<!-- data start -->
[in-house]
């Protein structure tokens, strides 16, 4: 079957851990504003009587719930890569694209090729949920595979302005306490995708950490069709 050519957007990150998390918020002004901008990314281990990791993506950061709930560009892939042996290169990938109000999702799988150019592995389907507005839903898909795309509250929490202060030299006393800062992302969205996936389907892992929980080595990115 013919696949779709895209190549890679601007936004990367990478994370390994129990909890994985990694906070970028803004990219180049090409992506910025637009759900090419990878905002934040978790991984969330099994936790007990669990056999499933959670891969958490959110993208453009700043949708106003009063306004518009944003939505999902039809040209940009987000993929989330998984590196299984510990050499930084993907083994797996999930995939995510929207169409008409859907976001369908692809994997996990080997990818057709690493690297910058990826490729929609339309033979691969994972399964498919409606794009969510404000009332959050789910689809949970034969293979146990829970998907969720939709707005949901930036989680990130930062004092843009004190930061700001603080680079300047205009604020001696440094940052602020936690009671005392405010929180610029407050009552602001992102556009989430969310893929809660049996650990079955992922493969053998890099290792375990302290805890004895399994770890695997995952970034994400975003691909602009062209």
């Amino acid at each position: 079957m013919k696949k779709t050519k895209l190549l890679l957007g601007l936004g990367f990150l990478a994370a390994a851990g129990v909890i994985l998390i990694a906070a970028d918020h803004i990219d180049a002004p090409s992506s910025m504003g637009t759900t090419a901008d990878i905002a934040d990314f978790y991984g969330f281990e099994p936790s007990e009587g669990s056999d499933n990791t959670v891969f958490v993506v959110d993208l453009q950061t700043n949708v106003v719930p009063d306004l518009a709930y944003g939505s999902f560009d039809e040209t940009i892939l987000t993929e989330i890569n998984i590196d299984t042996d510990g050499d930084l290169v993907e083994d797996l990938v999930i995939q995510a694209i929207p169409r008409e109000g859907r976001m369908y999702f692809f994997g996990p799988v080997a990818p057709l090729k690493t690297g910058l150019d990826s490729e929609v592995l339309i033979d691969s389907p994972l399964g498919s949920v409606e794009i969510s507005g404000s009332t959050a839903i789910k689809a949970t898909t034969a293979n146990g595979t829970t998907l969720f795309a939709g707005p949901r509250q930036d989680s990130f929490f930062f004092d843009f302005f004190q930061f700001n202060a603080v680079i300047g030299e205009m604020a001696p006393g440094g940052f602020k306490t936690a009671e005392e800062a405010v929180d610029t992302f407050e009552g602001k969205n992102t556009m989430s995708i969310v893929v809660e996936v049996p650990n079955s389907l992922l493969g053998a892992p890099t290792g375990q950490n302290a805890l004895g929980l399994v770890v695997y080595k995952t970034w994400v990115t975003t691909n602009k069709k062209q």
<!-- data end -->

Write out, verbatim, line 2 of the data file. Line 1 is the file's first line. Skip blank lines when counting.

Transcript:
């Protein structure tokens, strides 16, 4: 079957851990504003009587719930890569694209090729949920595979302005306490995708950490069709 050519957007990150998390918020002004901008990314281990990791993506950061709930560009892939042996290169990938109000999702799988150019592995389907507005839903898909795309509250929490202060030299006393800062992302969205996936389907892992929980080595990115 013919696949779709895209190549890679601007936004990367990478994370390994129990909890994985990694906070970028803004990219180049090409992506910025637009759900090419990878905002934040978790991984969330099994936790007990669990056999499933959670891969958490959110993208453009700043949708106003009063306004518009944003939505999902039809040209940009987000993929989330998984590196299984510990050499930084993907083994797996999930995939995510929207169409008409859907976001369908692809994997996990080997990818057709690493690297910058990826490729929609339309033979691969994972399964498919409606794009969510404000009332959050789910689809949970034969293979146990829970998907969720939709707005949901930036989680990130930062004092843009004190930061700001603080680079300047205009604020001696440094940052602020936690009671005392405010929180610029407050009552602001992102556009989430969310893929809660049996650990079955992922493969053998890099290792375990302290805890004895399994770890695997995952970034994400975003691909602009062209």